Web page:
It’s quite fascinating to that the roots [of this] were in the Americans. These attempts to cooperate involved countries that had been enemies a few years earlier. It’s important to underline this in European World War II history.
CR: In its form as the 4th Republic (as a country which became truly independent in 1989, after a German occupation and decades of Russian domination) Poland is still a young, consolidating democracy. How do you think this impacts on its position within the EU?
It’s difficult to assess (…) A lot depends on the quality of the political leadership. Sometimes, countries can have an impact on decision-making at the EU-level which goes far beyond the importance of the country on the European continent. (…) I think it has nothing to do with the quality of democracy, whether it is young or old.
On the whole, you see a kind of decline (… ) of great leadership in the EU. This has nothing to do with old or young members. (…) So your question, to link that with new democracies, I don’t this is a point of reference for me. Leadership quality is disconnected. It’s not because you have a new democracy that you have good leadership.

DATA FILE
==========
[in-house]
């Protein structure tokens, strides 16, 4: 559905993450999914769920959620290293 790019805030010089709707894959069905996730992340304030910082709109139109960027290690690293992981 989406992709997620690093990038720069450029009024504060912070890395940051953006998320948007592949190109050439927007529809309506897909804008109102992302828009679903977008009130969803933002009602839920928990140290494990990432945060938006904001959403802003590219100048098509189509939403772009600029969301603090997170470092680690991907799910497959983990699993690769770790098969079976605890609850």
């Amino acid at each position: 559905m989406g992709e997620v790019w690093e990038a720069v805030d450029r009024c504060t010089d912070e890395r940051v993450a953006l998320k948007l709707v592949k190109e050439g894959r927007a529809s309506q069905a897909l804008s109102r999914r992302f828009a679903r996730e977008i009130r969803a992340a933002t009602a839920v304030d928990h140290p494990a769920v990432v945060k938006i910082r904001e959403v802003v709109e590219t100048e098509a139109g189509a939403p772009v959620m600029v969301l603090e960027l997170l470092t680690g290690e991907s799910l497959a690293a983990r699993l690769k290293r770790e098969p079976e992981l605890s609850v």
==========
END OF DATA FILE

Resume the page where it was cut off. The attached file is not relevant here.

CR: On the contrary. If a country is a young democracy, then it is natural that the political elites don’t have much experience in ruling in a democratic setting. Poland has still much to learn about [modern] democracy, because it regained its independence only in 1989. It’s current constitution was drafted in 1997.
M.M.: (…) When you apply to join something which is there already, then you should be willing to accept the learning process. You have to absorb some practices and rules; institutional behavior. This is a signal I didn’t see from Poland. This was a disappointment for me. (…) I had the impression that Poland became rather isolated in this [EU] construction, and it wasn’t good for the country.